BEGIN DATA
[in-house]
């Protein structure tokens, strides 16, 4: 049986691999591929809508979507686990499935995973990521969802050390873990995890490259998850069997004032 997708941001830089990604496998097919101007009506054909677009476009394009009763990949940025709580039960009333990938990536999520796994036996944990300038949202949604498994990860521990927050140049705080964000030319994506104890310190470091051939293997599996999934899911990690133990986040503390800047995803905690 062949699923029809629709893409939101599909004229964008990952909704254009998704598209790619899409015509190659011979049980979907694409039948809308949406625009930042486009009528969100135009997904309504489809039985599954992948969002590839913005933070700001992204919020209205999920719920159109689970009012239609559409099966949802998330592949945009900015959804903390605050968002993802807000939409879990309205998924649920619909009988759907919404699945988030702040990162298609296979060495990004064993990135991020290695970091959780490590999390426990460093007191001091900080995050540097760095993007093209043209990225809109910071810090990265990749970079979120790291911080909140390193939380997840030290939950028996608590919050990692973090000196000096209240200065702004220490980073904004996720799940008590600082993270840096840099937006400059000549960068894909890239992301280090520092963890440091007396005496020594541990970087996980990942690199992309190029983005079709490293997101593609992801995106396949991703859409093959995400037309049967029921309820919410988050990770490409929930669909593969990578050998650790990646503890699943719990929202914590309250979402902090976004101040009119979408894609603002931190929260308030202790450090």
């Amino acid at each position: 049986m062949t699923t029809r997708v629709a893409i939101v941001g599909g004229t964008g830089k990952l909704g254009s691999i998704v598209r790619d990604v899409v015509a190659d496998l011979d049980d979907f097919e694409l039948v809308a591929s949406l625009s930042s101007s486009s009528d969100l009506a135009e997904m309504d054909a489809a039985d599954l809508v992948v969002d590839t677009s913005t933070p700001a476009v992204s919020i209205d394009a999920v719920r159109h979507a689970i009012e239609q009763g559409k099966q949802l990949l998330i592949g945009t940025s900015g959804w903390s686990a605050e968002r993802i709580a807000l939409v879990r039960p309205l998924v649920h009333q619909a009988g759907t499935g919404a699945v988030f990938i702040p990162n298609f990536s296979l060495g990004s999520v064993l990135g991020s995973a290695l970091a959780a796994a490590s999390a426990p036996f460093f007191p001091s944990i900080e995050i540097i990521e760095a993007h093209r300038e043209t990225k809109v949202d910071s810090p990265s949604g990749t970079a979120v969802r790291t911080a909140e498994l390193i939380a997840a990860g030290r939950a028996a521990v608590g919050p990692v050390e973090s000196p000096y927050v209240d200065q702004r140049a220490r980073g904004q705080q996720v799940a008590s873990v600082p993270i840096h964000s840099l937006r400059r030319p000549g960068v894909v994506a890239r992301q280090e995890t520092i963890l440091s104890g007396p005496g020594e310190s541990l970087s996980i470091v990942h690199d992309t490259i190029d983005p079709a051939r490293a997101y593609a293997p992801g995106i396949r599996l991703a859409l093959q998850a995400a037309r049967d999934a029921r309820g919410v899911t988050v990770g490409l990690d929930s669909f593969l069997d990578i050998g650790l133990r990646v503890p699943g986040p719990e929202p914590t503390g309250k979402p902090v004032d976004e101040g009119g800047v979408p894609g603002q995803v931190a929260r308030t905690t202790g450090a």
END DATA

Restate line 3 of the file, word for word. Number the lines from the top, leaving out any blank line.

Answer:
């Amino acid at each position: 049986m062949t699923t029809r997708v629709a893409i939101v941001g599909g004229t964008g830089k990952l909704g254009s691999i998704v598209r790619d990604v899409v015509a190659d496998l011979d049980d979907f097919e694409l039948v809308a591929s949406l625009s930042s101007s486009s009528d969100l009506a135009e997904m309504d054909a489809a039985d599954l809508v992948v969002d590839t677009s913005t933070p700001a476009v992204s919020i209205d394009a999920v719920r159109h979507a689970i009012e239609q009763g559409k099966q949802l990949l998330i592949g945009t940025s900015g959804w903390s686990a605050e968002r993802i709580a807000l939409v879990r039960p309205l998924v649920h009333q619909a009988g759907t499935g919404a699945v988030f990938i702040p990162n298609f990536s296979l060495g990004s999520v064993l990135g991020s995973a290695l970091a959780a796994a490590s999390a426990p036996f460093f007191p001091s944990i900080e995050i540097i990521e760095a993007h093209r300038e043209t990225k809109v949202d910071s810090p990265s949604g990749t970079a979120v969802r790291t911080a909140e498994l390193i939380a997840a990860g030290r939950a028996a521990v608590g919050p990692v050390e973090s000196p000096y927050v209240d200065q702004r140049a220490r980073g904004q705080q996720v799940a008590s873990v600082p993270i840096h964000s840099l937006r400059r030319p000549g960068v894909v994506a890239r992301q280090e995890t520092i963890l440091s104890g007396p005496g020594e310190s541990l970087s996980i470091v990942h690199d992309t490259i190029d983005p079709a051939r490293a997101y593609a293997p992801g995106i396949r599996l991703a859409l093959q998850a995400a037309r049967d999934a029921r309820g919410v899911t988050v990770g490409l990690d929930s669909f593969l069997d990578i050998g650790l133990r990646v503890p699943g986040p719990e929202p914590t503390g309250k979402p902090v004032d976004e101040g009119g800047v979408p894609g603002q995803v931190a929260r308030t905690t202790g450090a």